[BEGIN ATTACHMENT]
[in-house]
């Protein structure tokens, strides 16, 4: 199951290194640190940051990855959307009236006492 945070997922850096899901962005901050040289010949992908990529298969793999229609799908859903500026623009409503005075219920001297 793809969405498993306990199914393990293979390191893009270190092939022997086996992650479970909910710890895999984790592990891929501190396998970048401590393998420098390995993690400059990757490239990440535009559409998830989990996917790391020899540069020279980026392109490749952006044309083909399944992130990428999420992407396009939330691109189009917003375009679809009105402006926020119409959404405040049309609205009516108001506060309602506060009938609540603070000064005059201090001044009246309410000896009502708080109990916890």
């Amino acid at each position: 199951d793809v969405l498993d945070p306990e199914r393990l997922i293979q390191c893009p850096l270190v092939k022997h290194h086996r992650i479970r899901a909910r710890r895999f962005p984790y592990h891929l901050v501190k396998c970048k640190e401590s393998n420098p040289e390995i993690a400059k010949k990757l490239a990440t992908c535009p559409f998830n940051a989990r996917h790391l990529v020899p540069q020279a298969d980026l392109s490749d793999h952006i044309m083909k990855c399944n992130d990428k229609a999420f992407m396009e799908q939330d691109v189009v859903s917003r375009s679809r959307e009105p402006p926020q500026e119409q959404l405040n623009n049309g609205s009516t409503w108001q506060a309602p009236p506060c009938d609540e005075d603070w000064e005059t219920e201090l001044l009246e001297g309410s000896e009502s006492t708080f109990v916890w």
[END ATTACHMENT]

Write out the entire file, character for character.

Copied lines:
[in-house]
């Protein structure tokens, strides 16, 4: 199951290194640190940051990855959307009236006492 945070997922850096899901962005901050040289010949992908990529298969793999229609799908859903500026623009409503005075219920001297 793809969405498993306990199914393990293979390191893009270190092939022997086996992650479970909910710890895999984790592990891929501190396998970048401590393998420098390995993690400059990757490239990440535009559409998830989990996917790391020899540069020279980026392109490749952006044309083909399944992130990428999420992407396009939330691109189009917003375009679809009105402006926020119409959404405040049309609205009516108001506060309602506060009938609540603070000064005059201090001044009246309410000896009502708080109990916890």
């Amino acid at each position: 199951d793809v969405l498993d945070p306990e199914r393990l997922i293979q390191c893009p850096l270190v092939k022997h290194h086996r992650i479970r899901a909910r710890r895999f962005p984790y592990h891929l901050v501190k396998c970048k640190e401590s393998n420098p040289e390995i993690a400059k010949k990757l490239a990440t992908c535009p559409f998830n940051a989990r996917h790391l990529v020899p540069q020279a298969d980026l392109s490749d793999h952006i044309m083909k990855c399944n992130d990428k229609a999420f992407m396009e799908q939330d691109v189009v859903s917003r375009s679809r959307e009105p402006p926020q500026e119409q959404l405040n623009n049309g609205s009516t409503w108001q506060a309602p009236p506060c009938d609540e005075d603070w000064e005059t219920e201090l001044l009246e001297g309410s000896e009502s006492t708080f109990v916890w």